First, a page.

By L.A. Williams, Correspondent
Christian Action League
March 7, 2013
RALEIGH — The welfare of children was top of the mind in the N.C. House Thursday as members gave their stamp of approval to Caylee’s Law and to a bill that amended a number of the state’s adoption statutes.
Named after Caylee Anthony, the Florida two-year-old who was missing for a month before authorities were notified, H 149 would create the criminal offense of failure to report the disappearance of a child to law enforcement and would make the parent or caregiver responsible guilty of a Class H felony punishment for child abuse if the child wound up seriously injured. It would also increase the penalties for intentionally concealing a child’s death or making a false report to law enforcement regarding a child’s disappearance.
“Of course no one wants what happened in Caylee’s case to ever happen to a child, and while we can’t always prevent it, if there is anything we can do to impress on people the urgency of reporting it whenever there is evidence that a child is missing or in harm’s way, we should do it,” said the Rev. Mark Creech, executive director of the Christian Action League.
Bill sponsor Rep. Kelly Hastings (R-Cleveland) had earlier mentioned to the media the sad case of North Carolina’s own Zahra Baker of Hickory who had been missing two weeks before her stepmother reported anything.
The bill, which is headed to the Senate, defines the disappearance of a child as occurring when a parent or other person supervising the child doesn’t know his or her location and hasn’t had contact with the child for at least 24 hours. It would also put teeth into the child abuse reporting law, giving a specific criminal penalty to anyone suspecting that a juvenile is abused, neglected or dependent or has died as the result of maltreatment and failing to report it.
Meanwhile, Amend Adoption Laws, H 147, would clarify a number of procedures involving notifications for consent or relinquishment for adoption. The bill, recommended by the Family Law Section of the N.C. Bar Association, would make clear that consent to adoption is not required from the father of a child conceived during a first-degree rape, rape of a child or second-degree rape.
It would also provide a way for an adoption by a stepparent to be completed even if the stepparent dies before the final decree.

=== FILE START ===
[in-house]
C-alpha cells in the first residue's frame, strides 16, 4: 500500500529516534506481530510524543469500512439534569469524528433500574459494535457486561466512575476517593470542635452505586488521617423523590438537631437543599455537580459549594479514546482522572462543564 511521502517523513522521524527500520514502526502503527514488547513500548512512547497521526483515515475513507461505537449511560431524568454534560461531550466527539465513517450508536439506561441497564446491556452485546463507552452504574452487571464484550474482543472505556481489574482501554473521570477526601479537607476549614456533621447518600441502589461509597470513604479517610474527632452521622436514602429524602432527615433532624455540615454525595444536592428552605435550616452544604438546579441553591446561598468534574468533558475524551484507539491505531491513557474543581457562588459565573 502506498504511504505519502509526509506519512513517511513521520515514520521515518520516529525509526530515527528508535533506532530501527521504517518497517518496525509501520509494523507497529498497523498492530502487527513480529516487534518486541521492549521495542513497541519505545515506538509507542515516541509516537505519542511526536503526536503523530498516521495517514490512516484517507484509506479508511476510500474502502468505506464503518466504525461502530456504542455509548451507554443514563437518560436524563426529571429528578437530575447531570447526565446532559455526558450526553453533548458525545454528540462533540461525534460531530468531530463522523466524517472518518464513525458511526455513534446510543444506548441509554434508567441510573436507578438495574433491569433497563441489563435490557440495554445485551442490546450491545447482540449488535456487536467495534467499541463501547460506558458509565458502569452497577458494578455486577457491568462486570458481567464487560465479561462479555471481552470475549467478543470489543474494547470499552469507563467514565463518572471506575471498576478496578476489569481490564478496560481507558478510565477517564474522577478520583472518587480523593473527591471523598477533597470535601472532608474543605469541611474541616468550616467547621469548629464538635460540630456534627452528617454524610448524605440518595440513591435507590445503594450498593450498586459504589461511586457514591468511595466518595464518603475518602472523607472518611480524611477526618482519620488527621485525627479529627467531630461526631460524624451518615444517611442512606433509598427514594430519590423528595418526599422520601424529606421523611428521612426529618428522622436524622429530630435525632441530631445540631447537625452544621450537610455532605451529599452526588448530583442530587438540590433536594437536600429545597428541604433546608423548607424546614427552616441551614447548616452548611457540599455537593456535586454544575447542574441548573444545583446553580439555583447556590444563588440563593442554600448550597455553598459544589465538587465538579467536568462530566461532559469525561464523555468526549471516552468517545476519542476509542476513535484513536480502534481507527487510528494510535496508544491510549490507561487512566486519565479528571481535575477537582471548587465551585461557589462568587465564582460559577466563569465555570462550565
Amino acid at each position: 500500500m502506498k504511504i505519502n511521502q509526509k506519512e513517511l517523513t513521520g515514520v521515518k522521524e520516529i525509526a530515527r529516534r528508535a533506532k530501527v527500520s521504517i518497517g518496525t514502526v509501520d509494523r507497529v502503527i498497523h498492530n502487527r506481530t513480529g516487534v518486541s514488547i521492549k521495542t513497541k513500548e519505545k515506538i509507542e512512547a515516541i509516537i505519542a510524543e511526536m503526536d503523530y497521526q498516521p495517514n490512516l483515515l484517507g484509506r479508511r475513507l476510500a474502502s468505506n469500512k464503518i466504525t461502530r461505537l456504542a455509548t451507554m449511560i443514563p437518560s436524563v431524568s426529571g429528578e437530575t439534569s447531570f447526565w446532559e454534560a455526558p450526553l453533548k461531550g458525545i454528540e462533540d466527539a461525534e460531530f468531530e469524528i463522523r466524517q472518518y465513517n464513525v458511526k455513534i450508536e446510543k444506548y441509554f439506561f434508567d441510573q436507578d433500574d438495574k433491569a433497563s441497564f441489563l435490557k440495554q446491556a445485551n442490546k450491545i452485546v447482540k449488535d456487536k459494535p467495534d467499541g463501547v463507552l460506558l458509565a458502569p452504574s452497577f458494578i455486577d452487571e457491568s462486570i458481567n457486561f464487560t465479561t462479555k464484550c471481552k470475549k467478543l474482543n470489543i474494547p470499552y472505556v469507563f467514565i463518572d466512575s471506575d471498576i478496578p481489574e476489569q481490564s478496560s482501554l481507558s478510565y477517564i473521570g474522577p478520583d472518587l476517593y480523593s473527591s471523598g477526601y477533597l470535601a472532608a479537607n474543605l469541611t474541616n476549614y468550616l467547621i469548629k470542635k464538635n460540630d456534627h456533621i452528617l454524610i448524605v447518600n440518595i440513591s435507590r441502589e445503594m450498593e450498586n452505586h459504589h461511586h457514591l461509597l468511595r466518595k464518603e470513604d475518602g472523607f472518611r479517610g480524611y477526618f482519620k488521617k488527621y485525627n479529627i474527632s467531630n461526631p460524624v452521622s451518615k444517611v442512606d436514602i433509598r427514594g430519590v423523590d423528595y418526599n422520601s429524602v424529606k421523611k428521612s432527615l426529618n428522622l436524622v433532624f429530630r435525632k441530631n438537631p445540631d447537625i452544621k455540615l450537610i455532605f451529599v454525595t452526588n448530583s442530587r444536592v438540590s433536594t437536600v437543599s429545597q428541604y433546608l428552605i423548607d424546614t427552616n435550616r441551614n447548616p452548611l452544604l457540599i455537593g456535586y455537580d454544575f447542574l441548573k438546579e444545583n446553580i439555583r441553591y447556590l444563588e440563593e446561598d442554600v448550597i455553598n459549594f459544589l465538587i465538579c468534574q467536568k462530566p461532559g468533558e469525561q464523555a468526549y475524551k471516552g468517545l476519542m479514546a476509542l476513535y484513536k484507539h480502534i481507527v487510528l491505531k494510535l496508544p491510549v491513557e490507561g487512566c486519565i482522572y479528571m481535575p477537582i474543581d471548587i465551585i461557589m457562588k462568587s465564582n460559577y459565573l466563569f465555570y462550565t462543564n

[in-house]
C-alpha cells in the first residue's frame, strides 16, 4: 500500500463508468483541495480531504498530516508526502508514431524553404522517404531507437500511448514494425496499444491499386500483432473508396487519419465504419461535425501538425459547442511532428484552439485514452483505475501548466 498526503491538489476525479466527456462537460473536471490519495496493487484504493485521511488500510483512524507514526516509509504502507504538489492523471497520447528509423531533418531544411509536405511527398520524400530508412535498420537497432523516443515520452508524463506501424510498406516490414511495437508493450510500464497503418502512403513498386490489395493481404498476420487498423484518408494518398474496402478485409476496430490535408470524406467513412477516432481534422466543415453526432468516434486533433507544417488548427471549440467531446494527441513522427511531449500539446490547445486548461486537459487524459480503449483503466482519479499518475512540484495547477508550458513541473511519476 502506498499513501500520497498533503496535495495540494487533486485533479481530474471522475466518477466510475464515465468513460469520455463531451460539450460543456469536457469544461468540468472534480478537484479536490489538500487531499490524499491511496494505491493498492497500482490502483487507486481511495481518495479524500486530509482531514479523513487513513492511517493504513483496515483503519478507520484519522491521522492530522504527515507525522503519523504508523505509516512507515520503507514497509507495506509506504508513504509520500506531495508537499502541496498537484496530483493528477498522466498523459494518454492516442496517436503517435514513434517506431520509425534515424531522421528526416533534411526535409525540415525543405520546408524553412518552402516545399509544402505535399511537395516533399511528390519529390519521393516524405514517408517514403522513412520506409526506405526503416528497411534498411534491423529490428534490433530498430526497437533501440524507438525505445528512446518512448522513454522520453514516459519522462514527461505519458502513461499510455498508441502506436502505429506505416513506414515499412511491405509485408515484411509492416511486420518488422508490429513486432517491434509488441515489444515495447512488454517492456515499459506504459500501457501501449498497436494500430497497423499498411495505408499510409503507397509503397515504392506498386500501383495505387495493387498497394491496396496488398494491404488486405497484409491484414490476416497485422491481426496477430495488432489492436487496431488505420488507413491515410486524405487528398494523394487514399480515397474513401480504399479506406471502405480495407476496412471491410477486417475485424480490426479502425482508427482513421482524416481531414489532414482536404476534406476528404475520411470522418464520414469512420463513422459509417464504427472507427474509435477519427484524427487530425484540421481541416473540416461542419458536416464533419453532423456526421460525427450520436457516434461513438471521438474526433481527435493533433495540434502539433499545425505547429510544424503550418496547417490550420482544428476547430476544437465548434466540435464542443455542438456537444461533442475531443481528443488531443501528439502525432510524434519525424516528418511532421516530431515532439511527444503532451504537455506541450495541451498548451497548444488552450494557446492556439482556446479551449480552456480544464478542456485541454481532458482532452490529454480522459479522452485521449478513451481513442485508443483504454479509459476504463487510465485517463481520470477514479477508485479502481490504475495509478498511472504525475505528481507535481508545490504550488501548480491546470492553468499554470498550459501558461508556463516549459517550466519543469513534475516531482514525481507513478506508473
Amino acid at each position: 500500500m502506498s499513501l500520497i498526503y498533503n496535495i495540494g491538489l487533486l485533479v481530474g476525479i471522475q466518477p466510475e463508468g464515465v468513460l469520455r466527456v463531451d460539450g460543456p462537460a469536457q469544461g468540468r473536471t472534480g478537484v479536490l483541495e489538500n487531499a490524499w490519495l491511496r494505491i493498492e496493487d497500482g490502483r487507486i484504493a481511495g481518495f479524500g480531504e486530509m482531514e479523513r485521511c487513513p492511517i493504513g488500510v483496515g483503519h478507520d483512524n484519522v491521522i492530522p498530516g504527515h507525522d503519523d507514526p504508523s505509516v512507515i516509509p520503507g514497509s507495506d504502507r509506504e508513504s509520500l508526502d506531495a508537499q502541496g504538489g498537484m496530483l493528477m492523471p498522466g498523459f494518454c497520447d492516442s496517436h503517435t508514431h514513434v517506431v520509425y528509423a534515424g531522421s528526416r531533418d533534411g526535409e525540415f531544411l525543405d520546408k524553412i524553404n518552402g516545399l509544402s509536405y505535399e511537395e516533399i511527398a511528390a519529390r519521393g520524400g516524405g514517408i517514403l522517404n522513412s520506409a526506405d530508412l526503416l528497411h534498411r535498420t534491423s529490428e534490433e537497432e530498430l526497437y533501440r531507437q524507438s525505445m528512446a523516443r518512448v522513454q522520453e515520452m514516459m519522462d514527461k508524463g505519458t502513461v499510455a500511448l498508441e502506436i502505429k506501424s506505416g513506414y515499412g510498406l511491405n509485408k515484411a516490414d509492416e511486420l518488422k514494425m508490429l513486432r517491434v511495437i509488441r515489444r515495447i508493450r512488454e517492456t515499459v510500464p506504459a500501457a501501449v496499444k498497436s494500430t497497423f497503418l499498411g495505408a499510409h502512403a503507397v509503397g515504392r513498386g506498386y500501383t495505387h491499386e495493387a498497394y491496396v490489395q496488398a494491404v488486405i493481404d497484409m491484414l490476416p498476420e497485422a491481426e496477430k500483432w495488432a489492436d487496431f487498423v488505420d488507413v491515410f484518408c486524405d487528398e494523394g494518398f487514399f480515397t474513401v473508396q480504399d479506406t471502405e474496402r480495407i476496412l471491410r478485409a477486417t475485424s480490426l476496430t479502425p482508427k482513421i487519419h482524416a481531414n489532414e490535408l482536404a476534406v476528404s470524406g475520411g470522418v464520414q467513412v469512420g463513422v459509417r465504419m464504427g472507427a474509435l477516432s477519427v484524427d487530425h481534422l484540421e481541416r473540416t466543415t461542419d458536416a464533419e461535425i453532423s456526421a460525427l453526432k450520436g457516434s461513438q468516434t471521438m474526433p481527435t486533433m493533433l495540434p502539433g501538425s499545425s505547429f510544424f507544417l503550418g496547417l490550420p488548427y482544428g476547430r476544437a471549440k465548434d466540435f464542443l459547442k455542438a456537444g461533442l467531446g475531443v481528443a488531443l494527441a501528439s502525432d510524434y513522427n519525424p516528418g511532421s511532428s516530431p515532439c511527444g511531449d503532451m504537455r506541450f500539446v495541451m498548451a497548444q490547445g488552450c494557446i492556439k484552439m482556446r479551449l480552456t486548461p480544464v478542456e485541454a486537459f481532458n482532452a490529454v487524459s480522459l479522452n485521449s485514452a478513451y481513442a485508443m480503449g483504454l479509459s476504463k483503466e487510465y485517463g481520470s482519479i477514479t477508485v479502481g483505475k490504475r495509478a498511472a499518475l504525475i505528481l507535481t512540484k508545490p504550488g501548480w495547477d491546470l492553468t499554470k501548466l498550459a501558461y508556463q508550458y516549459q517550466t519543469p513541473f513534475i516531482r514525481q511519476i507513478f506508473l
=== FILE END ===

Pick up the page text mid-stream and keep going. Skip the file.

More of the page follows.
“This would prevent a child, who was in the process of being adopted, from being left out of an inheritance, when it is clear the stepparent intended to make the child his or her own,” said the Rev. Creech. “It would simply allow the courts to complete what the stepparent began before passing away.”
The bill also would give Departments of Social Services direction as to how to handle situations such as when a birth mother signs a relinquishment for the adoption of her child, but it is later revealed that there is a birth father who will not consent and whose parental rights cannot be terminated. The adoption obviously won’t take place, but the agency has been left with responsibility for the child because of the mother’s actions. The proposed law would allow DSS to request that the juvenile court void the birth mother’s relinquishment. Then, if she could not or would not care for her child, DSS would step back in and take appropriate action.
Both the adoption law changes and Caylee’s Law had passed Wednesday out of the Judiciary B Committee, which also took up another bill of interest to the Christian Action League, the Honest Lottery Act, H 156.
Sponsored by the House Majority and Minority leaders, that bill would prohibit lottery advertising at high school and college sporting events, force the lottery to be more forthcoming with odds of winning for each game and modify its advertising to make it more fair. It would also prohibit the addition of more games without Legislative consent.
The measure initially included a provision to drop “Education” from the lottery’s name, but sponsor Paul Stam (R-Wake) agreed to remove that stipulation because of the huge cost of rebranding. The bill remains in Judiciary B and will likely be taken up again next week for further review.